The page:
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On 2nd May, the Spanish international news agency EFE reported from Brussels that the European Commissioner for Trade, Karel de Gucht, had announced that Continue reading
One of the most important public debates over the future of Venezuela Continue reading
Venezuela participated in the gathering of the BRICS emerging powers and Latin American regional blocs in Brazil this week, where new agreements were hailed as beginning the creation of a new global financial architecture.
Contrary to common belief, the mission of the World Bank is not to reduce poverty in developing countries. The Bank Continue reading
The American political system, so highly polarized between conservative Republicans and moderate Democrats, has experienced in the last year some interesting changes on the left-hand margin of the national political scene. From Bill de Blasio Continue reading
US Federal Reserve Chair, Janet Yellen, testified before the US Congress on July 15-16. The central focus of her testimony was to confirm that US Continue reading
We all know the saying Too big to fail. In managing the crisis the banks have caused, the governments of the industrialised countries have adopted a new doctrine that might be summed up as Too big to jail.
The Sixth Summit BRICS Summit took place in Fortaleza, Brazil and on July 15 of 2014 they announced the establishment of a bank dedicated to financing large scale infrastructure, and a contingent reserves agreement (CRA) of some one hundred billion dollars distributed in accounts of the five central banks. With a capital base authorized at 100 billion US dollars, and already paid to the extent of ten billion, the New Development Bank is prepared to issue instruments in dollars and access needed funds in the international capital markets at low rates. The object of the Bank, whose seat is Shanghai, is to finance works of great importance in BRICS countries, issue guarantees and purchase shares of publicly held enterprises.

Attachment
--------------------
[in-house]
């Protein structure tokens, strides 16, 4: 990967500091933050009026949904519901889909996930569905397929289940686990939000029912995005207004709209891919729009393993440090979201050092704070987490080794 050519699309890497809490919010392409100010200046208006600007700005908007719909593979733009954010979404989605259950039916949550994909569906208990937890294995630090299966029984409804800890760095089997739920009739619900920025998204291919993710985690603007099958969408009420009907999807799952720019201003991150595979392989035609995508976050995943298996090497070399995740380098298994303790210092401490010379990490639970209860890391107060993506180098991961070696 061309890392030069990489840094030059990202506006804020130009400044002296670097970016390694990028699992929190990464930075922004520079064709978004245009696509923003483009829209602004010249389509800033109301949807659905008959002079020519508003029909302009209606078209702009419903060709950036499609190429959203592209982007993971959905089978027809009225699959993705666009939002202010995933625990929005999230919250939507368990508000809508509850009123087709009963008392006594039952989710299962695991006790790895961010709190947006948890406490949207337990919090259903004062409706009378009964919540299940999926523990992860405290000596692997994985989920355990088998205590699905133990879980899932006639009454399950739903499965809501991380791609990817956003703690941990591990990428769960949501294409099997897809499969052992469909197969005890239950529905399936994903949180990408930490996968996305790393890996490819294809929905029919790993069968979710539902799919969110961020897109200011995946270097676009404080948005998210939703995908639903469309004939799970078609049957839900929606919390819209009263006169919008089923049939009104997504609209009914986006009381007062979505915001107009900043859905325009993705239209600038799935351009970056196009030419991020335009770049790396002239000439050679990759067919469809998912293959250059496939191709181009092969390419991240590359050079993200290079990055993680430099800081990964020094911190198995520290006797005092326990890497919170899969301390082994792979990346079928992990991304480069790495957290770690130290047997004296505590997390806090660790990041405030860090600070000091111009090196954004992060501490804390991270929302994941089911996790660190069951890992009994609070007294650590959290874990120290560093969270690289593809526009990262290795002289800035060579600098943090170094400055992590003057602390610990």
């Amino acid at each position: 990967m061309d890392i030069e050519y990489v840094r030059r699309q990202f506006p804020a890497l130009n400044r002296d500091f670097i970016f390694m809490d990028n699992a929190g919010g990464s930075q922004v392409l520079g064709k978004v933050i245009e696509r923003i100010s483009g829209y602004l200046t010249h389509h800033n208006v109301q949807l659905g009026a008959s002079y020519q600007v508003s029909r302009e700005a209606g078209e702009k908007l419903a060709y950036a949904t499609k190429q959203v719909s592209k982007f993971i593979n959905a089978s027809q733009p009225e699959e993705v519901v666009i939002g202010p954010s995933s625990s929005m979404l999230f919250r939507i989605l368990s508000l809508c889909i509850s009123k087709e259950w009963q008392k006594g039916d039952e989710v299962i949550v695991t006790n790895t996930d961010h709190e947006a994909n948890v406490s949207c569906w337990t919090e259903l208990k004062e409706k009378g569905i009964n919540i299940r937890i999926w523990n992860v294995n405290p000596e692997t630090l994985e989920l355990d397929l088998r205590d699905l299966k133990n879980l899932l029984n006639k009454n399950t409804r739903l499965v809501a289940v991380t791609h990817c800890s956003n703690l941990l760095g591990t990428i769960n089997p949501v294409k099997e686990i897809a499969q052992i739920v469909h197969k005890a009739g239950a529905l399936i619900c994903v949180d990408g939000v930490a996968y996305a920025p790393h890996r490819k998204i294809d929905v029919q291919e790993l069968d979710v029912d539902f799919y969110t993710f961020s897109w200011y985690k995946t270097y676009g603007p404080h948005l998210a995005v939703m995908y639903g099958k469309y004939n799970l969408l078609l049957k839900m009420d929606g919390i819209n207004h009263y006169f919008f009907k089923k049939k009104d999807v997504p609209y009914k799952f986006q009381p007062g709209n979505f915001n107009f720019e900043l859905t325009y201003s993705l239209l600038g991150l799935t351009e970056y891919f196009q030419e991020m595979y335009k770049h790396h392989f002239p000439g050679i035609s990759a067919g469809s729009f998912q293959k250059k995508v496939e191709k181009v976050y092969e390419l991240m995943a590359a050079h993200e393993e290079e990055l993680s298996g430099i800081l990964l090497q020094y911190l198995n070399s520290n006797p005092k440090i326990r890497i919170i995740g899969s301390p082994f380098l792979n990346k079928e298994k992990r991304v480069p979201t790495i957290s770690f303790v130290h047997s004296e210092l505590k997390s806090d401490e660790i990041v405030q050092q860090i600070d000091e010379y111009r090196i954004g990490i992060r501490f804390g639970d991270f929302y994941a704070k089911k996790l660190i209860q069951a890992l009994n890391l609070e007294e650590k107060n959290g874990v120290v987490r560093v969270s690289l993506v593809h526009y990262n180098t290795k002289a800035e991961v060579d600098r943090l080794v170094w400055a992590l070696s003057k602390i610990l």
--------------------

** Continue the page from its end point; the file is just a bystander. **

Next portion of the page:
In territories once intended for photocopiers, computer terminals, desks and meeting rooms, there are homes, streets, shops and churches. Patches of mirror-glass cladding contrast with the ubiquitous orange bricks and concrete blocks of self-built Latin American houses, with a petrified ooze of sloppy mortar from the joints. There are no lifts, meaning that some residents have to walk up and down 28 storeys by stair, and that the upper levels of the 47-storey tower are unoccupied. Balustrades are often absent or imperfect, such that fatal falls are a hazard of living there, a risk the residents run in order that they can have a home, and one in the centre of the city.